Liberté, égalité, impunité: French peacekeepers abuse of African kids remains story of ‘innocence’

5 Jul

Posted by The Ethiopia Observatory (TEO)
by Anthony Morland, IRIN contributor
 

As French investigators prepare to return to Central African Republic to look further into two-year-old accusations that French soldiers deployed in the country sexually abused children, there is no sign of any criminal charges being laid any time soon, let alone of convictions being secured.

This is despite the fact that accounts provided to UN staff by child victims and witnesses in May and June 2014, and given to French authorities in July 2014, included the names of the children and some nicknames and physical characteristics of 11 alleged perpetrators serving in France’s Sangaris military mission.

The force deployed with the blessing of the UN Security Council and at the request of CAR’s president in December 2013, a time when clashes between rival armed groups gave rise to fears of genocide and forced hundreds of thousands of people to flee their homes.

The reported abuse occurred in a camp for displaced civilians at Bangui airport, under the protection of French and UN peacekeepers.

The allegations described in these accounts include French soldiers requesting and in several cases receiving fellatio from young boys in return for food and money; one French soldier urinating in the mouth of one of his victims; and soldiers from Chad and Equatorial Guinea deployed under the UN mission anally raping young boys. The alleged abuses took place in late 2013 and early 2014.

These incidents, and four other cases of alleged physical abuse committed by Sangaris troops in CAR, are currently under investigation.

No progress

The office of the Paris prosecutor in charge of the dossiers told IRIN there had been no significant progress in the main case since May 2015, when discreet preliminary investigations launched the previous August were upgraded into a full-scale, well-publicised criminal enquiry involving the appointment of magistrates. The change in status came soon after the Guardian newspaper broke the story of the alleged sexual abuse.

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In the absence of military courts, crimes committed by French soldiers abroad are dealt with by the civilian justice system, specifically the military wing of the office of the prosecutor of the High Court in Paris.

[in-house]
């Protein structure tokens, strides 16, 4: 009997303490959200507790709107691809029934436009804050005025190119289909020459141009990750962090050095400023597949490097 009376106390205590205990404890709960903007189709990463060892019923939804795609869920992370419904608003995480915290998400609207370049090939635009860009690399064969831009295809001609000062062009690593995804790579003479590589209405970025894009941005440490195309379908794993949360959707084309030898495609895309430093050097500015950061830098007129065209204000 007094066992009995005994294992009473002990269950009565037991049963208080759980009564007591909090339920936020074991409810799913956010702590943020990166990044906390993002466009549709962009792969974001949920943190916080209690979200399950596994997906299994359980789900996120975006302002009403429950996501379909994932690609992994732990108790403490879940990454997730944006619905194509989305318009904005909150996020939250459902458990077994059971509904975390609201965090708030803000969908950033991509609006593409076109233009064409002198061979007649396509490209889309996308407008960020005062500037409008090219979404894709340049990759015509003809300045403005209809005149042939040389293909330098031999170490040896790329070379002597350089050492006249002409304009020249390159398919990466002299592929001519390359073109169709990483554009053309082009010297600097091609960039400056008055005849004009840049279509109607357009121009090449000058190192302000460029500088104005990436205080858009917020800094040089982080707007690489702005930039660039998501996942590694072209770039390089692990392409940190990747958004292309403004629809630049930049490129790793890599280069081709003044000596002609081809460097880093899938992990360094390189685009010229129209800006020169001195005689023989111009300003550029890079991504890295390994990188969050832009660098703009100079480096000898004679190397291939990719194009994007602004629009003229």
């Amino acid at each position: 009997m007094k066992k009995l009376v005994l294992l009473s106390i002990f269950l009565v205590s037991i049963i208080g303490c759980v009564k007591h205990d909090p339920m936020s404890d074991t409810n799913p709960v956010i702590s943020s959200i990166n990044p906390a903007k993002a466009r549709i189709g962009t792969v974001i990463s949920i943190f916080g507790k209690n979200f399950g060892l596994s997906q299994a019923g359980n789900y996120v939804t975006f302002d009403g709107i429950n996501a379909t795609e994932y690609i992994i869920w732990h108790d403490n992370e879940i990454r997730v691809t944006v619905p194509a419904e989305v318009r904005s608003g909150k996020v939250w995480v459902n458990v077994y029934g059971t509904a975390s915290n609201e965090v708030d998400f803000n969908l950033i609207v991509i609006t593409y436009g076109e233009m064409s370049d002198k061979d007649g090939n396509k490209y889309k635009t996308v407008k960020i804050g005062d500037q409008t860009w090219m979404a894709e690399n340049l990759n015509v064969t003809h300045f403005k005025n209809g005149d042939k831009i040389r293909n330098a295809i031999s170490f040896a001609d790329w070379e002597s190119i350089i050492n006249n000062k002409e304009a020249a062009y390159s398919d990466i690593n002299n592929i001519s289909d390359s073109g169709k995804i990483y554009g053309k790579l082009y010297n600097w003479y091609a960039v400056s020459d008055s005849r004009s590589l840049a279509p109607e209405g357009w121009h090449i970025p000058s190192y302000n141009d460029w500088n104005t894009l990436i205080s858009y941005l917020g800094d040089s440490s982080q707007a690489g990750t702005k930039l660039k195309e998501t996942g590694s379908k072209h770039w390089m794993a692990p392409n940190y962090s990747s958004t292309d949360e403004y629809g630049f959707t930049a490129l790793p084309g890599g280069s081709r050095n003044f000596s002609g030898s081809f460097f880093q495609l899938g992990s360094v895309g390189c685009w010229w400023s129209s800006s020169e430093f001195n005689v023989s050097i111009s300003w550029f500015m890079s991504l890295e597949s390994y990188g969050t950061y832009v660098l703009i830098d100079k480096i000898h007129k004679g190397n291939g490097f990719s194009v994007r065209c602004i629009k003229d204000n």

France’s justice system is inquisitorial, rather than adversarial, which means the role of these magistrates is not to build a case for the prosecution but to look impartially into the circumstances of an allegation to determine whether criminal charges are merited.

Until convicted in court, suspects enjoy the presumption of innocence, a point that has been emphasised by the army high command in the main CAR case. (There is a separate case of alleged sexual abuse against two minors, one aged five, by two French troops deployed in Burkina Faso: the pair were immediately suspended. The Paris prosecutor is also looking into this case.)

When accusations involve members of the armed forces, military police are also involved in the investigations.

“We are not going to see anyone before all the facts are verified,” the head of military police told a French documentary last year when asked why investigators had not yet questioned any of the Sangaris suspects.

The investigators returning to CAR this summer are due to talk with child victims and witnesses who have not yet been interviewed. But this doesn’t necessarily mean any charges will then be brought.

“They are right,” a source in the Paris prosecutor’s office said of those who have lamented that the case is very unlikely to come to trial. While declining to comment on whether the veracity of the allegations had been established, the source said none of the cases had actually been dropped.

Zero tolerance?

This is a case that illustrates the apparent chasm between regular public pronouncements about zero tolerance for crimes committed by troops serving in peacekeeping missions and actually delivering justice for victims of such human rights abuses and international crimes.

“The longer this drags on, the more perpetrators are emboldened, seeing colleagues getting away with dreadful stuff, perpetuating a culture of impunity,” said Paula Donovan of Code Blue, a campaign run by the NGO Aids-Free World to end impunity for UN peacekeeping personnel.